Two weeks ago I completed a 14er. That’s what Coloradans call hiking one of their mountains that has an elevation over 14k feet. Not an easy feat for this Floridian. In order to get to the top, I employed several mind games; some worth sharing, others are none of your business. I roleplayed being novel characters, rewrote song lyrics, and said “Lord, have mercy” the most ever in one day. And my friend Danny, who suckered me into this adventure, witnessed it all. Well, most of it. (at the base) Danny is a native. Pretty disgusting how easy this was for him (some of that none of your business mind games). And he’s a Cubs fan. Seriously-who needs enemies with friends like Danny? All the way up and all the way down, Danny looked out for me. Sometimes right by my side, but most of the time yards ahead, usually within eyesight. It didn’t really matter, though, where he was. Knowing he was there somewhere was enough. I never felt abandoned. Not by Danny. Maybe by my lungs, but not by my friend, guide, encourager. I didn’t always have my eyes on him, but I knew he was around. (Danny capturing me ascending) If we humans can do that for each other, imagine the depth that God can.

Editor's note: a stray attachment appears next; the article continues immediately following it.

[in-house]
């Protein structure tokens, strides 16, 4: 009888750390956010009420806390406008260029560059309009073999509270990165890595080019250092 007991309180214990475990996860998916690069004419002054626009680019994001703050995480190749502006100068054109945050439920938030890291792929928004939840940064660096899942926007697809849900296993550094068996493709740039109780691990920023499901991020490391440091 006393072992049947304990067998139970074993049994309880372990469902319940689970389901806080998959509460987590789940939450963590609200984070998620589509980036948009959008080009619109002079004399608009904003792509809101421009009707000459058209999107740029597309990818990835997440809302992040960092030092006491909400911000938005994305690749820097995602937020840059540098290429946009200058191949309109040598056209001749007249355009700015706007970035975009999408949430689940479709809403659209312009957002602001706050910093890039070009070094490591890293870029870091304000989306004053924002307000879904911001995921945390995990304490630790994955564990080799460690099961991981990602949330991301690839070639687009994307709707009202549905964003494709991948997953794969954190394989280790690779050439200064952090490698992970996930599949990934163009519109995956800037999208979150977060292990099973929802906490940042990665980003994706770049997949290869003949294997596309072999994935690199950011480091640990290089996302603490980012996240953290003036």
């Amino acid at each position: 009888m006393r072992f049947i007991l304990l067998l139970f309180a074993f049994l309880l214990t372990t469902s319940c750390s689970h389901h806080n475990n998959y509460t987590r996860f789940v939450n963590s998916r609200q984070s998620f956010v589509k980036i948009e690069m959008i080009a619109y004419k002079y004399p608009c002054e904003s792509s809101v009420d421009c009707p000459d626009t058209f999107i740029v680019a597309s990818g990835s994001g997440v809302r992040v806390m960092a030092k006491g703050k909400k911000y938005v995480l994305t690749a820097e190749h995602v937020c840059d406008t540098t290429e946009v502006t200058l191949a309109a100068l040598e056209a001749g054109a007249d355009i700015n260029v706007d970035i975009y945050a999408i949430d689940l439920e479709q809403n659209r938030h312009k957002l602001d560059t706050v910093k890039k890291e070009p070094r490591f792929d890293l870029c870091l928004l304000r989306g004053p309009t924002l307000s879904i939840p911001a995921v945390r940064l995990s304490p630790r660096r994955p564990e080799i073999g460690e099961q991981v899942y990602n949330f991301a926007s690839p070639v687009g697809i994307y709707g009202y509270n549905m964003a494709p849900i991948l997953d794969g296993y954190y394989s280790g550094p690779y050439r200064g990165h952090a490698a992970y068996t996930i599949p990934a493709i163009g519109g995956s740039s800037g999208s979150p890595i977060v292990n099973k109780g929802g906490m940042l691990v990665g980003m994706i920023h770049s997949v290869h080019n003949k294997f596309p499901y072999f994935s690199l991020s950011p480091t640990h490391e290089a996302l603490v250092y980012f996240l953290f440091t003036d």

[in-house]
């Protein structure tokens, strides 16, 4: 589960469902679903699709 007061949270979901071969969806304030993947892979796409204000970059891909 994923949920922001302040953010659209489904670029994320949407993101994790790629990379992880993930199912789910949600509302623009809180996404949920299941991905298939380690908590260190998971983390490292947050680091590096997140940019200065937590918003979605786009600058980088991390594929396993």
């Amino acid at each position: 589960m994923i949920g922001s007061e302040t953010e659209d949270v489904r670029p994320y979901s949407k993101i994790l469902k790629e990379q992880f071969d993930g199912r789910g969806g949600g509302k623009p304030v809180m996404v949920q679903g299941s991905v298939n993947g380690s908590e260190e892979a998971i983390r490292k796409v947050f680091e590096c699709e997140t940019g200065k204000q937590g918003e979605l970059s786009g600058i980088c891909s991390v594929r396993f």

• He’s everywhere simultaneously. He’s by my side, up trail, at the peak, and back in the parking lot, all at the same time.
  • He’s communicating constantly. Listening to my jokes, my whining, my singing, my doubting, my spoken and unspoken thoughts, and responding compassionately.
If anyone’s native, it’s God. Been around forever. Witnessing our everything. Created all those humans hiking up the mountain he spoke into being. Wise and discerning to give us Dannys. Whatever adventure he invites us on, the answer should be “yes.” You might call it a mountain climbing state of mind. (from the peak)

31 Proverbs Highlights: #25-Gold and Cool Drinks

(A simple series highlighting verses from each chapter of the book of Proverbs)

A word spoken at the right time is like gold apples on a silver tray. A wise correction to a receptive ear is like a gold ring or an ornament of gold. To those who send him, a trustworthy messenger is like the coolness of snow on a harvest day; he refreshes the life of his masters. (‭Proverbs‬ ‭25‬:‭11-13‬ HCSB)